it has been subject to close internal inspection by the United Nations.
    Notoriously, the inspectors have found nothing. Claims that Mr Hussain is
    "about" to develop such weapons are based on simple assertion: any
    evidence on which the claims are based remains unpublished. Even if he
    does or soon will have these weapons, there is no reason to suppose he
    intends to use them against us. Where are his means of delivery against a
    modern, well-defended country like ours? What reason have we to believe he
    would even try? We are told that he might try using them. He might try
    doing any number of things. He might dye his hair green, or have a sex
    change operation. But there is no reason to suppose he will do any such
    thing. Until 1990, his main objectives were to keep himself in power by
    murdering anyone who got in his way, and to bully his neighbours whenever
    he thought the Americans would approve. His known character is as black as
    can be imagined, but does not seem likely to endanger any primary British
    interest.

    There is the oil. Iraq has large reserves, and the invasion of Kuwait
    would have greatly increased these - as would whatever degree of control
    over Saudi Arabia Mr Hussain might have contemplated in 1990. But there is
    a lot of oil in the world outside his reach; and at best, he might simply
    have increased his own revenues by selling oil at prices set within a
    larger market. Tertiary British interests might have suffered by his local
    hegemony - and might still suffer if he were freed from the blockade of
    his country. But the necessary action in defence of these would not be
    proportionate to their value.

    Even without the Americans to do most of the fighting and spending, we
    could probably invade Iraq at little immediate cost. But we are not just
    talking here about immediate cost. Destroying the present Iraqi Government
    would almost certainly fragment the country, leading to threats of partial
    annexation by Turkey and Iran and Syria, and to chronic instability in
    those parts that remained. Conquest must therefore entail indefinite
    occupation. This in turn must raise hatreds throughout the rest of the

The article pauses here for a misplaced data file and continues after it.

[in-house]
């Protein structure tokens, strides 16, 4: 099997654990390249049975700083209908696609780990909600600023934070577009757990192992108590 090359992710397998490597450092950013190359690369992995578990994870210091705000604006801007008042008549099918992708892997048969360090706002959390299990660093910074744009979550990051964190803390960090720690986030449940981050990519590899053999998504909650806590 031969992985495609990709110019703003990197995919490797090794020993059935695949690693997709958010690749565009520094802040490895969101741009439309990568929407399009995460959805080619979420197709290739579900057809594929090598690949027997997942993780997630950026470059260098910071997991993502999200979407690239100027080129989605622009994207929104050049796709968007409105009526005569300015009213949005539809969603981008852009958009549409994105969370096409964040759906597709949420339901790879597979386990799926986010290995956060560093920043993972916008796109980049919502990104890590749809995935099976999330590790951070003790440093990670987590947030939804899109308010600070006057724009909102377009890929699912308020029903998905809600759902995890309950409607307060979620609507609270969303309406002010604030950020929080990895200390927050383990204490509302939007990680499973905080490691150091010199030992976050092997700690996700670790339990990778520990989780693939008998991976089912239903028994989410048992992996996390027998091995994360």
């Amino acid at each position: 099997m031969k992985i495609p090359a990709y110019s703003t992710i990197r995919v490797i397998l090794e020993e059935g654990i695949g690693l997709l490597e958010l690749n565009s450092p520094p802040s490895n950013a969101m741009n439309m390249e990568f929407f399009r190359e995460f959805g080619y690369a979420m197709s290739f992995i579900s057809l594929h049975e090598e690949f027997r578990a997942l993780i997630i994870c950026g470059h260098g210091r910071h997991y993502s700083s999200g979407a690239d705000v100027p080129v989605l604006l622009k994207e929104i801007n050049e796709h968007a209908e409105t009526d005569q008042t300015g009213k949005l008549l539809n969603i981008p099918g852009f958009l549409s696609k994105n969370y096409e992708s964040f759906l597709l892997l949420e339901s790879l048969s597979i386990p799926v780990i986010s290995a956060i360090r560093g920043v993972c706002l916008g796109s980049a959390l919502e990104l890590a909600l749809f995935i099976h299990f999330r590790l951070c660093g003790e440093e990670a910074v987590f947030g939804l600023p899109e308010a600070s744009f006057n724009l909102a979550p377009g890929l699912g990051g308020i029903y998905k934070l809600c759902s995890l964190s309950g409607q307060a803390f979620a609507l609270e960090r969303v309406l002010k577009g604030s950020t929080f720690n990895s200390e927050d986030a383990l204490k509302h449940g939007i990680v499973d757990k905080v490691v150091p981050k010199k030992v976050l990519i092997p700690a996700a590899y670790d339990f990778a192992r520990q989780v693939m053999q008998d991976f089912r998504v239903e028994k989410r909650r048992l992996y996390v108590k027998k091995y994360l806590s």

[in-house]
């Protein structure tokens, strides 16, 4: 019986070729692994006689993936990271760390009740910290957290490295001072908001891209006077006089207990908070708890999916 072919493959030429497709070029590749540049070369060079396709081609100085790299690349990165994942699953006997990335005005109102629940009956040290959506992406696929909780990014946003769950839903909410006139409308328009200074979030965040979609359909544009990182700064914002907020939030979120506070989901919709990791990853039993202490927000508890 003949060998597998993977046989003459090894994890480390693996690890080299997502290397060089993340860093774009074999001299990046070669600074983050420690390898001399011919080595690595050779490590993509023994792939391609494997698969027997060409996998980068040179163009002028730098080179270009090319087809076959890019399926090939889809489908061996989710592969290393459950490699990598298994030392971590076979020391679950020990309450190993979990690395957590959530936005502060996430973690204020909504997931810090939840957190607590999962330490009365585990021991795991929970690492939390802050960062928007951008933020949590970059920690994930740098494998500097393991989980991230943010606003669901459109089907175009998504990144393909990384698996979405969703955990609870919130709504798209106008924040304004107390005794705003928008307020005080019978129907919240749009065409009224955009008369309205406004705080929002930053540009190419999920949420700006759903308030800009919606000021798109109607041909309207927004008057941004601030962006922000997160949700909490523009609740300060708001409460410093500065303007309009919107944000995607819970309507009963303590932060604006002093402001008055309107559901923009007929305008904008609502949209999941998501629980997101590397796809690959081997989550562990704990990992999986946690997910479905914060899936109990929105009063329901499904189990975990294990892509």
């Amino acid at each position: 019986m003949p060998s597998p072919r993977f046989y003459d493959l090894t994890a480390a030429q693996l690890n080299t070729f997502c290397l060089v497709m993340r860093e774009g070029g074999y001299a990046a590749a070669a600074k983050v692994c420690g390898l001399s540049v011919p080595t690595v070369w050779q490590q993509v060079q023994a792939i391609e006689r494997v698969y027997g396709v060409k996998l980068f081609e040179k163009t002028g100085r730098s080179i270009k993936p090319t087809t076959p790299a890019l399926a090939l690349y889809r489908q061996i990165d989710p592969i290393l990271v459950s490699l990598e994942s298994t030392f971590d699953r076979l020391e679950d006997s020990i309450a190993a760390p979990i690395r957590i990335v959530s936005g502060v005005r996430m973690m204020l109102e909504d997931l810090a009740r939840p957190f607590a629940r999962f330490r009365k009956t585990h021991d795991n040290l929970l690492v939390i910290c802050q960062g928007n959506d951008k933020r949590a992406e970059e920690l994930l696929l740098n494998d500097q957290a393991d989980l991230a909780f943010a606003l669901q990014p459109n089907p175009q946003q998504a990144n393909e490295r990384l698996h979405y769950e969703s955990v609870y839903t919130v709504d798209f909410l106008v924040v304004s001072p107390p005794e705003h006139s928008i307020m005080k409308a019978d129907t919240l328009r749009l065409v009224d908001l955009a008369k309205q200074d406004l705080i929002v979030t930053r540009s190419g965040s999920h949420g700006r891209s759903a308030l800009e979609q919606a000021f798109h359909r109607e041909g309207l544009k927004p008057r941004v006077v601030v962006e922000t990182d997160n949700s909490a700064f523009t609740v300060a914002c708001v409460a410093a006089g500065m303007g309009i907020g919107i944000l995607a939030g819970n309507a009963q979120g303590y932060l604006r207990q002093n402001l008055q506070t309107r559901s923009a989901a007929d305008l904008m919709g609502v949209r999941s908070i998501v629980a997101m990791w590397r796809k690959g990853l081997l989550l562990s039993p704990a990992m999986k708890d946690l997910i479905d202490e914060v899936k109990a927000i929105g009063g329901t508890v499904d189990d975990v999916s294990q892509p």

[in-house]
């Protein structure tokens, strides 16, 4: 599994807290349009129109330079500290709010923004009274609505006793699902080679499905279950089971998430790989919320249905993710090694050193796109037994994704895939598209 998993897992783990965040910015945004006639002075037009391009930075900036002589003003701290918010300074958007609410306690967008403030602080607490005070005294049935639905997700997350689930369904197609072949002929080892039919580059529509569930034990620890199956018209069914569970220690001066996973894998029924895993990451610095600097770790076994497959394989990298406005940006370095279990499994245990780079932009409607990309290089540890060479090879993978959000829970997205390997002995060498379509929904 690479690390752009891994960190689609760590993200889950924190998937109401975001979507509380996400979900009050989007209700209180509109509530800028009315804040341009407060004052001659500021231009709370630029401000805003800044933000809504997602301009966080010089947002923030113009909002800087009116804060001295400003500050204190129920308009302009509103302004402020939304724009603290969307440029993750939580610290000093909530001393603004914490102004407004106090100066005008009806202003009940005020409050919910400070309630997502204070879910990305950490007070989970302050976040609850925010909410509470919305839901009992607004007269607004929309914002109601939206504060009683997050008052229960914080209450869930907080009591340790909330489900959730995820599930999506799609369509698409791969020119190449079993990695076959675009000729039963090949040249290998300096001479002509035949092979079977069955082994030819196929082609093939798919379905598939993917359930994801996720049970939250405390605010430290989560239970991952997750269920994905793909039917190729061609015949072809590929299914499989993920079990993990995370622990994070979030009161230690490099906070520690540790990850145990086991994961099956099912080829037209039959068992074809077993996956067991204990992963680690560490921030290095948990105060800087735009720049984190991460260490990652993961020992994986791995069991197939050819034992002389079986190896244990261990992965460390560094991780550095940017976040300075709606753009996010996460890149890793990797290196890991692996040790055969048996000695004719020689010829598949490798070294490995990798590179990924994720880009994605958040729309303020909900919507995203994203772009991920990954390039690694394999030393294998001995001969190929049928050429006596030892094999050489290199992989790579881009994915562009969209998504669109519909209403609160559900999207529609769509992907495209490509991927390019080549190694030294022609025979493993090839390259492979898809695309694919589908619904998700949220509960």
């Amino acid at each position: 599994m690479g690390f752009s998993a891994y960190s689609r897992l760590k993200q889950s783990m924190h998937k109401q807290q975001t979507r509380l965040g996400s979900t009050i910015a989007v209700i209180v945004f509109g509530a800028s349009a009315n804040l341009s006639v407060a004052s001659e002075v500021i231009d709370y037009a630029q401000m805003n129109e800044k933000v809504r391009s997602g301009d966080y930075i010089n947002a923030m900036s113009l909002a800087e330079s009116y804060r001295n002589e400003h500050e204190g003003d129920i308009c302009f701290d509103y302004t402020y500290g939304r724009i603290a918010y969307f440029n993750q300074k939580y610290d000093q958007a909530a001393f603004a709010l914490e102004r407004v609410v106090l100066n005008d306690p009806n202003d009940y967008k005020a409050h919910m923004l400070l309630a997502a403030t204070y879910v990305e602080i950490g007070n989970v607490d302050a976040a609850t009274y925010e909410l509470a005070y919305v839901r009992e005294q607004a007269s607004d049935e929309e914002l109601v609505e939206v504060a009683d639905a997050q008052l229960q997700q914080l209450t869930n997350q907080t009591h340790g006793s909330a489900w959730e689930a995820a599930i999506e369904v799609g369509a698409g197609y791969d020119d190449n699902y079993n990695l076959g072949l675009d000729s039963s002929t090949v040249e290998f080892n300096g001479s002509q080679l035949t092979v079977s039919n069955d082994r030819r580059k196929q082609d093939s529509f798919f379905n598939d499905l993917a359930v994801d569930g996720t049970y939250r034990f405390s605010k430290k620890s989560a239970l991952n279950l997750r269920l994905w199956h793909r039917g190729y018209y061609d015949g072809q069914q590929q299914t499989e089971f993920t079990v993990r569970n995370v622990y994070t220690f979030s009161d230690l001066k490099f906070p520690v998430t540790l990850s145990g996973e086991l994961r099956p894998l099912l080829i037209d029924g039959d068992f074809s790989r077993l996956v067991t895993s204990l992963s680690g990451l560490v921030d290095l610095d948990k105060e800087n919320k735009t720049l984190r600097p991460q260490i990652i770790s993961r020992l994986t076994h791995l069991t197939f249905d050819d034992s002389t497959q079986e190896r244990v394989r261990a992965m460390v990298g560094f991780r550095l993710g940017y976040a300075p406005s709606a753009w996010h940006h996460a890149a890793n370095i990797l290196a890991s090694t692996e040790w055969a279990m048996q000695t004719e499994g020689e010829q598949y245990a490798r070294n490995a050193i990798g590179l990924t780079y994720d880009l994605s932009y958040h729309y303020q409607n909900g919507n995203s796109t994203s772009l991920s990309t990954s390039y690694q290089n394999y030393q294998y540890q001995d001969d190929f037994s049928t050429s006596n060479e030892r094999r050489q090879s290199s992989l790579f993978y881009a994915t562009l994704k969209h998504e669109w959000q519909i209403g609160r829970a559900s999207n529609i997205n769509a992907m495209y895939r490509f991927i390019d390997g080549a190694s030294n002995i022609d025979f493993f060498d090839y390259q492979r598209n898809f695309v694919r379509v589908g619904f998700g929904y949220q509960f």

Islamic world that we now know cannot be ignored. We cannot know exactly
    what would be the final costs of war would be, but we have excellent
    reason to know that they would be heavier than of any previous
    intervention in that region.

    There is another attempted justification - still passing round by word of
    mouth. This is that the Iraqis were behind the American bombings last 11th
    September. If they were, this might justify war. As I have granted
    elsewhere, these bombings were rather like piracy, so far as they could
    easily be repeated against any other Western country; and therefore, a war
    of punishment could possibly be justified in terms of primary interest.

    The problem here, though, is credibility. We were repeatedly assured that
    Osama bin Laden had directed those bombings. On the strength of these
    assurances, we invaded Afghanistan. We are now stuck there, trying to keep
    order between various gangs of bandits; and the evidence on which we went
    in has turned out so insubstantial that it is being quietly withdrawn in
    favour of a new set of accusations. Without firm, published evidence for
    an Iraqi connection, I for one do not intend to give a moment's belief to
    these accusations.

    I can think of one other valid reason for war. This is that we have a
    strong interest in keeping friendly with the Americans. Sooner or later,
    some mainstream British politician will squeeze together enough courage to